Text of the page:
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Posted 29 September 2005 - 01:57 PM

Although there is probably little chance of this happening, I would love to see the return of top chefs who only have one restaurant, and actually spend time there. It is gratifying to go to a place like WD-50 or Gotham Bar and Grill and know that the chef is actually involved in the process, whether it is cooking directly or just overseeing the preparation of the meals.

Going to a restaurant owned by a chef who has spread themselves too thin is like going to see a concert and finding out that the band has been replaced by a tribute band. They may be the same songs, but they don't sound the same.

Edited by mikeycook, 29 September 2005 - 01:59 PM.

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#15 clark wolf

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Posted 30 September 2005 - 11:26 AM

My hope for the near future is to see the rise of more celebratory and what some call refined dining that includes the flavors of India, Greece, the Middle East and many points Latin, at the very least. It's a good step towards tipping our vestigial hats to other cultures and including the world at our table.

I guess I also hope that special cooking and dining will come back into the American home, at least from time to time. If children get to learn where food actually comes from and how it gets magically to a transcendent state at the table their lives will be enriched, and so will ours. Savoring really good food and feeling so totally alive, do go well together. Life is short and crazy and difficult enough without ignoring the gifts in front of us. I'm so thrilled and humbled by a perfectly ripe peach or a wonderfully roasted chicken. Yes, truffles can be extraordinary - hey, they smell and taste like sex - and so can a briny sweet oyster. What I love about the entire endeavor is how it can engage us so fully physically, viscerally, sensually, and indeed politically, emotionally, intellectually and socially. What else does that and fills our stomachs to boot?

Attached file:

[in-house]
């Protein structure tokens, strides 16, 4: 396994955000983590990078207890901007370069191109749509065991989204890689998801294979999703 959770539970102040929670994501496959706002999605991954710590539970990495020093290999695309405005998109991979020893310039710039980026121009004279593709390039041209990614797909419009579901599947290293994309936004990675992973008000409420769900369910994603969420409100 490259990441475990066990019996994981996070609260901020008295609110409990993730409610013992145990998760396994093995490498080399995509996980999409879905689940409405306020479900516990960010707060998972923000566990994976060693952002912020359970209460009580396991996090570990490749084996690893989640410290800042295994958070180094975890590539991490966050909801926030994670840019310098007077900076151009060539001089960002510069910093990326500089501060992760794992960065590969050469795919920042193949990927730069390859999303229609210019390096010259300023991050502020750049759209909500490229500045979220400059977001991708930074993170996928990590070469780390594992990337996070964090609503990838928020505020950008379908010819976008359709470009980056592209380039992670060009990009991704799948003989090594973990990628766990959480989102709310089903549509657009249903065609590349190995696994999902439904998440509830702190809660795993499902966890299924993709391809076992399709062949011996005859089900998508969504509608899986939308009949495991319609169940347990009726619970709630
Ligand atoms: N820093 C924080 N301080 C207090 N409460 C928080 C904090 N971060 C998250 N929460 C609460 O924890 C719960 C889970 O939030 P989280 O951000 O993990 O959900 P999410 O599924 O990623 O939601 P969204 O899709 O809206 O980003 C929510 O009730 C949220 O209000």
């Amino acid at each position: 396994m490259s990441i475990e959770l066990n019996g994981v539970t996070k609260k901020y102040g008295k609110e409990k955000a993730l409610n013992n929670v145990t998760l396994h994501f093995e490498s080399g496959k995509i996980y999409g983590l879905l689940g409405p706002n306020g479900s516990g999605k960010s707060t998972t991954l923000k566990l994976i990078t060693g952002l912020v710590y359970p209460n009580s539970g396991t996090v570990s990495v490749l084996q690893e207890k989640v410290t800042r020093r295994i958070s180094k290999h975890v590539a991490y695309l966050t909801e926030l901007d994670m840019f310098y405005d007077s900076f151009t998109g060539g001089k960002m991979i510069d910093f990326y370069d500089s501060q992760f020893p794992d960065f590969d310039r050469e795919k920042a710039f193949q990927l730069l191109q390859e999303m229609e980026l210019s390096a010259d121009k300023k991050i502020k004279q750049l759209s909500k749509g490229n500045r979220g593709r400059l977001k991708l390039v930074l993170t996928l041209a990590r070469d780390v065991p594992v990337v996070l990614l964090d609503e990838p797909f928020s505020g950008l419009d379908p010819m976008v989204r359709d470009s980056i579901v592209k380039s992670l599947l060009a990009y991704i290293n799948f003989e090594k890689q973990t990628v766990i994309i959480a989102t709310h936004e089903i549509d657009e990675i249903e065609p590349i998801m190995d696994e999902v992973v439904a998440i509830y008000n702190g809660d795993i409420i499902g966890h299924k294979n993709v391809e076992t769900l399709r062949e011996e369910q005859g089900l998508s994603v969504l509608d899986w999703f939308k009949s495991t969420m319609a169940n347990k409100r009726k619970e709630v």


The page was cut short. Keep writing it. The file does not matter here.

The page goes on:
#16 Marlene

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Posted 30 September 2005 - 12:42 PM

I like Clark's point about bringing cooking and dining back into the home. I dine at home as often as I dine out. For dining at home, I'd like to see a resurgence of a nicely set table, accented perhaps by a small centrepiece, with all the different forks and utensils one would use at a restaurant. Creating specialty dishes at homeis a great way to introduce others to new foods in a familiar setting which hopefully would have the result of making them less fearful of dining out at different restaurant and more likely to enjoy the experience. If one dines well at home, it's a wonderful opporunity to teach children how to dine well at a restaurant.

For dining out, I'd like to see more (better?) wines by the glass, half bottles etc. I like to pair wines to courses and the current offerings of wines in singles doesn't play well. I also happen to like lower light and less noise, but then I'm in the class of getting older and I'll take all the help I can get with lighting. :biggrin:
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#17 Tess

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Posted 30 September 2005 - 12:48 PM

For dining out, I'd like to see more (better?) wines by the glass, half bottles etc.  I like to pair wines to courses and the current offerings of wines in singles doesn't play well. 


I completely agree.

Also, I'd like there to be more affordable choices in wine at most places, but I suppose I'm dreaming.